Emotional Intelligence:

Ejiroghene Ekpogbe Written by Ejiroghene Ekpogbe · 2 min read >

A must-have skill for Business Managers

I attended some sessions on Emotional Intelligence as part of the preparatory courses for the MBA program. It was a course that I considered to be less critical but after the first session, I realized just how important the course was to MBA students.

At the core of emotional intelligence is the individual; humans are the only creatures that exhibit emotions. Hence I can regard myself as emotionally intelligent if I can recognize the emotions I exhibit and can manage them properly. We exhibit different kinds of emotions such as happiness, sadness, anger, fear, surprise, and disgust. I learned from the class that these are the six (6) basic emotions that all human beings exhibit.

Emotional intelligence as a skill goes beyond my ability to recognize and manage my emotions. It also involves recognizing and managing the emotions of other individuals but it starts from me.

I learned from the faculty that emotional intelligence is the ability to perceive, analyze, regulate and manage one’s emotions and that of others to promote emotional and intellectual stability and growth. The keywords in this definition are:

Perceive: to know the emotions I exhibit

Analyze: to know why I am exhibiting the emotions and how they affect other people.

Regulate: apply regulatory measures to ensure that I

Manage: manage my emotions and that of others so that everyone will be productive.

From the sessions on Emotional Intelligence, I realized that my knowledge of Emotional intelligence is not only useful to me as an MBA student as I will be relating regularly with fellow students in my cohort as well as the faculty; my knowledge of Emotional intelligence is also useful to me as an employee with subordinates and superiors. Suffice it to say that the purpose of the entire MBA training is to make us become better business managers and leaders and emotional intelligence is one of the many skills a business manager should possess.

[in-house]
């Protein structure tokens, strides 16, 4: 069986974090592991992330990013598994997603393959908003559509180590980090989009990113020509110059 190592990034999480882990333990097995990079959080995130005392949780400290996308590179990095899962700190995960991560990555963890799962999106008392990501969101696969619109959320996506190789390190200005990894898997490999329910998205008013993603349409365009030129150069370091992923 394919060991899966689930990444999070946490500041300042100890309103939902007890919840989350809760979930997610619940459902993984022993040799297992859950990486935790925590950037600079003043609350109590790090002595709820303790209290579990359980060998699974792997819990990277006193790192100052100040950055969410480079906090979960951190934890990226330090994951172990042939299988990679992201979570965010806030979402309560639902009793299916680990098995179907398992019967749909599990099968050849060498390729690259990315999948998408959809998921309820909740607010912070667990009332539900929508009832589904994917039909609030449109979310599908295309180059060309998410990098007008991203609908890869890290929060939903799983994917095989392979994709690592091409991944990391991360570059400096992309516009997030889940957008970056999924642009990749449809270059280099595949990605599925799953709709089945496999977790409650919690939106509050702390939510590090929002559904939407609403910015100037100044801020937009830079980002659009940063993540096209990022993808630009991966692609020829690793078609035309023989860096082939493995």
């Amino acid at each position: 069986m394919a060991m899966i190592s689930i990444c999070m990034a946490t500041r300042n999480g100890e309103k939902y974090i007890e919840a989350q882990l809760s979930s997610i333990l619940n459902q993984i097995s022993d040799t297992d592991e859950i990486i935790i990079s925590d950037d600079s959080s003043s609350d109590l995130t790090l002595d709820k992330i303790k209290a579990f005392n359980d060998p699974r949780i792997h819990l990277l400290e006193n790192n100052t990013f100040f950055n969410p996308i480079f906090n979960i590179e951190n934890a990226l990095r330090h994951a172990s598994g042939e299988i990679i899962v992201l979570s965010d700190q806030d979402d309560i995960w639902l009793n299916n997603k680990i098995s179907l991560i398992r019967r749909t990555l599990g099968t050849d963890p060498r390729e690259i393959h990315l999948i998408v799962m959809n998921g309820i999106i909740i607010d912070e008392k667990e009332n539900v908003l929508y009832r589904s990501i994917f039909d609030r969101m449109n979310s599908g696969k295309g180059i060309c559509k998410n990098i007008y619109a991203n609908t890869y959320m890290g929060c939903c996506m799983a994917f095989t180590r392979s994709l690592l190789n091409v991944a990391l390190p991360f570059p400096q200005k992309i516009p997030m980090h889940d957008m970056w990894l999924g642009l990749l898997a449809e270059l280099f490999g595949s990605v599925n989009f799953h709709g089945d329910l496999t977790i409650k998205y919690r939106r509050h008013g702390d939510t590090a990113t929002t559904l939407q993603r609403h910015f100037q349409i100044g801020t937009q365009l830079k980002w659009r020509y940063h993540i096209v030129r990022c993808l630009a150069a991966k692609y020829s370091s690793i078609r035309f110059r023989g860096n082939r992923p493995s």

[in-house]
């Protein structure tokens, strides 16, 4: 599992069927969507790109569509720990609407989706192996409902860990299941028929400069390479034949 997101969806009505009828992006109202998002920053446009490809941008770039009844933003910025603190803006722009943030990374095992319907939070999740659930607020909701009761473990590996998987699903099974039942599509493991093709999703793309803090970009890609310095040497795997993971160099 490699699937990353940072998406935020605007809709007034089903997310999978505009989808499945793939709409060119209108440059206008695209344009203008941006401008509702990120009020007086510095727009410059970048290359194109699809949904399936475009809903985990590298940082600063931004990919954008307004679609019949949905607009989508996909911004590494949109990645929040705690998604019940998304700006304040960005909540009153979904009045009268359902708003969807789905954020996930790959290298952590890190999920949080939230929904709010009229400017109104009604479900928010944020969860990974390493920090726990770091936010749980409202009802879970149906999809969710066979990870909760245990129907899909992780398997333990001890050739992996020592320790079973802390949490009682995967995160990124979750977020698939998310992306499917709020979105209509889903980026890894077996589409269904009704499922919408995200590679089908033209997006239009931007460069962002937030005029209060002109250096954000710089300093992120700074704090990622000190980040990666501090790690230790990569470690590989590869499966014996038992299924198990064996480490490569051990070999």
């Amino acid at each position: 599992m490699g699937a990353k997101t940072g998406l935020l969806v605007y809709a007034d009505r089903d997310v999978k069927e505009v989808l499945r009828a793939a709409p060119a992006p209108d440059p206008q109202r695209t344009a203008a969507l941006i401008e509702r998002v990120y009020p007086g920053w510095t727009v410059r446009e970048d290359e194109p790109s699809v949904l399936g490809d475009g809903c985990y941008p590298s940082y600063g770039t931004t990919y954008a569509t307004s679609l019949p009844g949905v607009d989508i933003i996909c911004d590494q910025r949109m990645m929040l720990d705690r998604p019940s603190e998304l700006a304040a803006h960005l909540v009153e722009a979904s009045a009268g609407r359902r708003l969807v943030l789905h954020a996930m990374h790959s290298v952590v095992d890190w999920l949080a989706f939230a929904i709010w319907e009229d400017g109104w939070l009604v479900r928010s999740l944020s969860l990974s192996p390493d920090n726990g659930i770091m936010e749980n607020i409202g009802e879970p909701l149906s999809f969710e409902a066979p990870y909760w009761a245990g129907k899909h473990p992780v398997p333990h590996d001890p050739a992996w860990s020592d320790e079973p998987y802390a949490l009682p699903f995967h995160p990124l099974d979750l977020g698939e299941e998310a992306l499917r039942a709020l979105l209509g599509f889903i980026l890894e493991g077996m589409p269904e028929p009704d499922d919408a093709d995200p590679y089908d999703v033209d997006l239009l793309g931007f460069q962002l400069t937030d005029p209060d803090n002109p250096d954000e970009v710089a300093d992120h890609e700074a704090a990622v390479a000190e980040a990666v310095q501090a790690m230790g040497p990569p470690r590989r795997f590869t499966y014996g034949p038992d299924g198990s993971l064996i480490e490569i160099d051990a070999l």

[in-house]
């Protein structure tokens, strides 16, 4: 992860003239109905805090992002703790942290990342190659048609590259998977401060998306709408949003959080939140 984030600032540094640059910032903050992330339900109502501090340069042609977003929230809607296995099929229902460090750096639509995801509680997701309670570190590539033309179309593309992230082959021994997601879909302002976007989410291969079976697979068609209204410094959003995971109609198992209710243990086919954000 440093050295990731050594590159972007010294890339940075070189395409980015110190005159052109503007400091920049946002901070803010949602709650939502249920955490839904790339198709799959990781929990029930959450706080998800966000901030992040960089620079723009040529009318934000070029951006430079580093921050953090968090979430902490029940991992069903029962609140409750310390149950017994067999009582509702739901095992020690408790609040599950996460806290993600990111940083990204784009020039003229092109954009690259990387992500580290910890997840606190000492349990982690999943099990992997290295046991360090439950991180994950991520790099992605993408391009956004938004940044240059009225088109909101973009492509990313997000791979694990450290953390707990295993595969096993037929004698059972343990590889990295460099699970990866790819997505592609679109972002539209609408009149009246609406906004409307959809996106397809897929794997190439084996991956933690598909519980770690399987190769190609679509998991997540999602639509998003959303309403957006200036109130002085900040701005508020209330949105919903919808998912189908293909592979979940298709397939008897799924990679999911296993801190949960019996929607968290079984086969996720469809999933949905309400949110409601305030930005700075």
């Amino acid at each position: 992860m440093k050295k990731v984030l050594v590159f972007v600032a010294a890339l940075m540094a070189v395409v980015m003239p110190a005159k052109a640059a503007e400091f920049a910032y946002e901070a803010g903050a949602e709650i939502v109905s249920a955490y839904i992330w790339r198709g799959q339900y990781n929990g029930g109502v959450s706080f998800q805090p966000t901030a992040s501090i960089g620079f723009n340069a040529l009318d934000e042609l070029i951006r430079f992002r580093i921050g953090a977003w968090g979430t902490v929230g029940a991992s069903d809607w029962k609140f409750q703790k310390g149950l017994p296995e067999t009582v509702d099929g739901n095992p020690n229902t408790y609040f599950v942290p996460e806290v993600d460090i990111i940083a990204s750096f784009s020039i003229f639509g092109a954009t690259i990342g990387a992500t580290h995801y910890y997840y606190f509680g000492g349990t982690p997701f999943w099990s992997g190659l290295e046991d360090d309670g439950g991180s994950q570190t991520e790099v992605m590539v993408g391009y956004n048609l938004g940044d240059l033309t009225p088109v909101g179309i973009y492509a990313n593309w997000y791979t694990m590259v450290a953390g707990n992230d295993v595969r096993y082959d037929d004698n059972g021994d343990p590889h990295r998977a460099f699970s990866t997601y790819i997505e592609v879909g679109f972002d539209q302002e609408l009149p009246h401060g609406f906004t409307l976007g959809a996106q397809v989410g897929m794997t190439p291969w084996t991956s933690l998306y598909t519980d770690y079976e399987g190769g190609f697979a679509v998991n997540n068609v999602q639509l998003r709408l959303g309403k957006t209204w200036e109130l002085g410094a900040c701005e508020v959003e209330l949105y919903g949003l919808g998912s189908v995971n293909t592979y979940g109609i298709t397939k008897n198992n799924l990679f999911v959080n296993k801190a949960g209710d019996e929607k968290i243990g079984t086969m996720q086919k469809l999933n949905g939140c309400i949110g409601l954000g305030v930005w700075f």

Business leaders are often faced with challenges in the workplace and a true test of one’s leadership is the ability to handle challenges. I learned that there is no leadership without challenges. The faculty also went on to say that I get paid to handle the challenges from my superiors and subordinates; the higher I go, the tougher the challenges I face. Emotional intelligence in this scenario, therefore, is my ability to take control of my emotions even in challenges. A major takeaway from the session is that I must never lose my cool under pressure.

I also learned from the class that emotional intelligence can be grouped into two competencies. These are personal competency and social competency. Personal competency involves skills that address how I identify and manage my emotions; social competency involves skills that address how I identify and manage the emotions of others.

The skills in Personal competency are self-awareness and self-management; the skills in social competency are social awareness and relationship management. Self-awareness is the most important of the four skills and serves as a foundation for the development of the other skills.

Why is Emotional Intelligence important to the Business Manager?

As a manager directly responsible for a team with bright and qualified people, resources, and a clear mission, failure is anticipated if I lack emotional intelligence. A team’s performance is a combination of members’ abilities, resources, motivation, and emotional intelligence. As shown in the formula:

Performance = (ability + resources + motivation) x Emotional intelligence.

In the workplace, the climate that leaders create determines the level of engagement and productivity of employees. Hence emotionally intelligent leaders strive to create a climate that would drive productivity. Emotionally intelligent leaders are true leaders and good communicators. They have a high tendency to bring about achievements from teams as well as organizational growth.

As a supervisor in my workplace, I desire to see my team succeed and I want them to be happy with and fully engaged in their work. From the sessions on Emotional intelligence, I have learned that I can achieve this if I create an environment that would elicit positive emotions from my team members. When my team members elicit positive emotions, engagement will increase; the more positive emotions are elicited, the better their engagement and productivity. This is the work of Emotional Intelligence!


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